'First line of defense': Democratic states vow to fight Trump in court
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The mascots of the Democratic and Republican parties, a donkey for the Democrats and an elephant for the GOP, are seen on a video screen at Democratic U.S. presidential candidate Hillary Clinton's campaign rally in Cleveland, Ohio in this March 8, 2016 fi
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By Lawrence Hurley
WASHINGTON (Reuters) - Democratic attorneys general in at least five U.S. states have vowed to fight President-elect Donald Trump in the courts if he rolls back Obama-era regulations or adopts policies they view as infringing upon civil liberties.
With Republicans controlling the White House and both chambers of Congress, the Democratic Party looks set to rely more heavily on top law officials in states they run to help keep a check on Trump's exercise of power.
Any efforts by a Trump administration to weaken consumer protection or climate change policies, for example, could lead to conflict between the states and the federal government, attorney general offices in Maryland, Virginia, Washington, Massachusetts, and New York told Reuters. In some instances, that could see them asking a federal judge to block federal action nationwide.
"I view my role as being on the first line of defense against a Trump administration if it chooses to act in an unconstitutional fashion," said Bob Ferguson, the Democratic attorney general of Washington state.
When George W. Bush was president, Democratic states forced his administration to take the first step toward regulating carbon emissions for the first time.
Michael Kelly, a spokesman for Virginia's attorney general, Mark Herring, said that if a Trump administration "crosses the line and pursues actions that are illegal or violate the Constitution, Attorney General Herring will be ready to stand up and defend the rights of Virginians."
The Trump transition team did not respond to a request seeking comment.
Attorneys general are the top legal officials in the 50 states and are typically elected. After this year’s elections, 21 will be Democrats, in addition to the attorney general for the District of Columbia.
Acting on behalf of their states, they generally have legal standing to bring lawsuits challenging federal regulations or executive actions, including those that may infringe upon civil rights.
"The President-elect has made a number of promises that, if implemented, would violate the Constitution or Massachusetts law," Massachusetts Attorney General Maura Healey said in a statement.
"If the incoming administration chooses to try to act in ways that are unconstitutional, my office will take action to protect the rights and liberties of our residents and our state," she said.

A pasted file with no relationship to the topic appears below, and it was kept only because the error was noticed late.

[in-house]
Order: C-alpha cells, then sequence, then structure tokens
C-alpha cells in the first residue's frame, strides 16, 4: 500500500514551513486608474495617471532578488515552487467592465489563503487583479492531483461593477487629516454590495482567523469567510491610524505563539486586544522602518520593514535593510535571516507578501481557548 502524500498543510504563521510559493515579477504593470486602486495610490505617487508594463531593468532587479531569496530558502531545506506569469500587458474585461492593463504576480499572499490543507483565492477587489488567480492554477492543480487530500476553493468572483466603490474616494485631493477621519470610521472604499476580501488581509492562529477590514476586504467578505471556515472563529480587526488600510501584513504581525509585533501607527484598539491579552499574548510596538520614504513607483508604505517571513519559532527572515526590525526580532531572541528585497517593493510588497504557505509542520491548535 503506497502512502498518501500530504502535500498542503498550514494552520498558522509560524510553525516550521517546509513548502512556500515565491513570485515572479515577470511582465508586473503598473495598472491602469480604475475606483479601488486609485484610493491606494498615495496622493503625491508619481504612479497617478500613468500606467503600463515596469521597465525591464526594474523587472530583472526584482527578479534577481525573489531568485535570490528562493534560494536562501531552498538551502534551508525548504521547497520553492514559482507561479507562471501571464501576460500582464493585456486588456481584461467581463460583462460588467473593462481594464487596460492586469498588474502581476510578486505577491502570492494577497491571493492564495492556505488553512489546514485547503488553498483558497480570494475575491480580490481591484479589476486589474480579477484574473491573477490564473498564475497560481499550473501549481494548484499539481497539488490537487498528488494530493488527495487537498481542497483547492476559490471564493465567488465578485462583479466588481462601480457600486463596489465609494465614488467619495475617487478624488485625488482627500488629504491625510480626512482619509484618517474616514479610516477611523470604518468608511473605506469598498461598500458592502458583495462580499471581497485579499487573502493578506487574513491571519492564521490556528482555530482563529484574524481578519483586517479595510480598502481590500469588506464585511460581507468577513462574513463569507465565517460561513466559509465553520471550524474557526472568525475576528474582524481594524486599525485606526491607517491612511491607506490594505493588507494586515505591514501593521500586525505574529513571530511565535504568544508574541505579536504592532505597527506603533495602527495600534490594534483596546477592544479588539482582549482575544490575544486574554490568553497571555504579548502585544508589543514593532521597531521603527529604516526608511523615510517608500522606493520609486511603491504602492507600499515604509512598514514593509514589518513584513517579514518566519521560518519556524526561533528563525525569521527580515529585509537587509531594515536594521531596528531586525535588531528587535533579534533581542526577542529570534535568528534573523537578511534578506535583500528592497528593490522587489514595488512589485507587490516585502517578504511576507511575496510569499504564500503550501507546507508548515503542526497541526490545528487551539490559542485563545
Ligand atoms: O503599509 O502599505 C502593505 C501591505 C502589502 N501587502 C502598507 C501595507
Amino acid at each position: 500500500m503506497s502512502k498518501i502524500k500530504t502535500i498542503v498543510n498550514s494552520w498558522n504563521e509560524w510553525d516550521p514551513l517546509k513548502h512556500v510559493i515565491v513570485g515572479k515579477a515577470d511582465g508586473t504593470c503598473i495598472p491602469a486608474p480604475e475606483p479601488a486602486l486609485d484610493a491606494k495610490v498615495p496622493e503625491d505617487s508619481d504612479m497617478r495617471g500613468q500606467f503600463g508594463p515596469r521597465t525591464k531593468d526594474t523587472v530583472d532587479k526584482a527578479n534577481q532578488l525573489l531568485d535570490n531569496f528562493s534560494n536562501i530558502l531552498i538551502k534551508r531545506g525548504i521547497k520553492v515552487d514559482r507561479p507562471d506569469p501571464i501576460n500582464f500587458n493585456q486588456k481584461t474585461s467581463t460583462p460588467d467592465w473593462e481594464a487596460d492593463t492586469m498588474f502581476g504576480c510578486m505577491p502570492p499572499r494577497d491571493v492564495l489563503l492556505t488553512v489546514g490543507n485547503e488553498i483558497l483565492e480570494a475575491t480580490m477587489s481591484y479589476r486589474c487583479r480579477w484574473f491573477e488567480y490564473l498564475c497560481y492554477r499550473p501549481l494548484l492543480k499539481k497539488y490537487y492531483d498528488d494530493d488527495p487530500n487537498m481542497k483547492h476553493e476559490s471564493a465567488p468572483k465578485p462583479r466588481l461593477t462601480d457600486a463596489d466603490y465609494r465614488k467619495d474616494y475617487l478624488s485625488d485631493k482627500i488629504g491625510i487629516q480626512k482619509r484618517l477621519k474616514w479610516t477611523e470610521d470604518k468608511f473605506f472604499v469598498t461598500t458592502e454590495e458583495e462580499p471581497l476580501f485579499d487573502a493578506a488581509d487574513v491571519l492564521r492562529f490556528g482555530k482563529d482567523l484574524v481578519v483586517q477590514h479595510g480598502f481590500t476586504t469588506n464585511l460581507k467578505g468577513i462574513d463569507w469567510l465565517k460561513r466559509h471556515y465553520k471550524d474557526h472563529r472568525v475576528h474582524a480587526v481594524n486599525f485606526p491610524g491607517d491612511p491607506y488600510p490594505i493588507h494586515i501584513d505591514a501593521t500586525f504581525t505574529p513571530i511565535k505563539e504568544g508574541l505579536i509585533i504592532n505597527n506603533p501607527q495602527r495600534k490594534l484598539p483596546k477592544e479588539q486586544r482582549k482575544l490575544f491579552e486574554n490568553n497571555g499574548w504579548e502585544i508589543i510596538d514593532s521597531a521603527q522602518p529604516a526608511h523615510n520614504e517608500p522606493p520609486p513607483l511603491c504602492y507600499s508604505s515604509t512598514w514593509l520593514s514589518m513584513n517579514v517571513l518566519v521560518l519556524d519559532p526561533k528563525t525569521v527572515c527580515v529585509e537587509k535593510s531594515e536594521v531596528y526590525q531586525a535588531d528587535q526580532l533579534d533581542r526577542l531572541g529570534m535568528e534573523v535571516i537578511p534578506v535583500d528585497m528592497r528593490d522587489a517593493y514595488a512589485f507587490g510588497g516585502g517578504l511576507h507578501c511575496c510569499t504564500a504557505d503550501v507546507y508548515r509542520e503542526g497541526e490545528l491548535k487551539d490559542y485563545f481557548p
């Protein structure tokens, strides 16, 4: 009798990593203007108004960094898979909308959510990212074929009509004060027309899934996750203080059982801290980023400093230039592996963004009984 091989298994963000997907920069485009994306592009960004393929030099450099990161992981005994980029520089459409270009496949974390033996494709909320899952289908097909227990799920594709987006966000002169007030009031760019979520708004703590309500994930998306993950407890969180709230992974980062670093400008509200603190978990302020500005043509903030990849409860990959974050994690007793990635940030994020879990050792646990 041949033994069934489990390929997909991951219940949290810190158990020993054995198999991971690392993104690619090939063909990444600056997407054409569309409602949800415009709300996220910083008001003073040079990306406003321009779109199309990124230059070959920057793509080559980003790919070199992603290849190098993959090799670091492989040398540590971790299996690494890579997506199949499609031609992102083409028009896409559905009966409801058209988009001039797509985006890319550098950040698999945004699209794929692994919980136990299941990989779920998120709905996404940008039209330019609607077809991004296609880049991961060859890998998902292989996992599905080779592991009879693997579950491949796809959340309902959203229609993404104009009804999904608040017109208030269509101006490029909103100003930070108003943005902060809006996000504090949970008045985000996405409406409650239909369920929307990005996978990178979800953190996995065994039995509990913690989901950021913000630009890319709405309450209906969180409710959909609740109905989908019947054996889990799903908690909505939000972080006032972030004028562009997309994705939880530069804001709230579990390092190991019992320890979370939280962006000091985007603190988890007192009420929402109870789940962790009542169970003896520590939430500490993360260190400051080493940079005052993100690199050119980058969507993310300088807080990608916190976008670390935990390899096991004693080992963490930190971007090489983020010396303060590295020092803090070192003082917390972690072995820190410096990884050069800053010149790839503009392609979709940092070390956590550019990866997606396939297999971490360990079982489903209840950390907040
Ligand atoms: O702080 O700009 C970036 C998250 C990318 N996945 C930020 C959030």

A dozen attorney general offices contacted by Reuters declined to discuss potential legal strategies before Trump takes office.
Democratic states that sue might initially get a sympathetic hearing, as many federal courts are staffed with judges appointed by President Barack Obama during his eight years in office.
But challengers face one major obstacle, a Supreme Court likely soon to regain its conservative majority once Trump makes an appointment to fill a vacant seat. The court is currently divided 4-4 between conservatives and liberals.
Republican-controlled Texas, which took a leading role in challenging Obama's executive actions, provides a model for the Democratic attorneys general.
Climate change is likely to be area of friction between Trump, who has vowed to roll back regulations aimed at cutting greenhouse gases, and Democratic states, which have supported such efforts at the federal level or enacted their own measures.
The top target for Trump is Obama's Clean Power Plan, which seeks to limit carbon emissions from power plants.
Amy Spitalnick, a spokeswoman for New York Attorney General Eric Schneiderman said his office "will continue to fight to protect New Yorkers’ public health, property, and environment, and to lead the coalition of states defending the Clean Power Plan."
Immigration policy is another potential flashpoint. Trump has said he will rescind an Obama executive order giving deportation relief to up to 4 million people and end federal funding for cities like New York and Los Angeles that give sanctuary to undocumented immigrants.
A federal court blocked the Obama executive order in February 2015 after Texas and 25 other Republican states challenged it. The Supreme Court split 4-4 on the issue in June, leaving the lower court's ruling in place.
On consumer protection, states can both challenge any Trump efforts to loosen regulations and ramp up their own enforcement efforts, said Doug Gansler, a Democrat who served as Maryland's attorney general from 2007 to 2015.
"If the federal government abdicates that responsibility, the more aggressive and progressive state attorneys general will fill that vacuum," he said.
(Reporting by Lawrence Hurley; editing by Amy Stevens and Ross Colvin)
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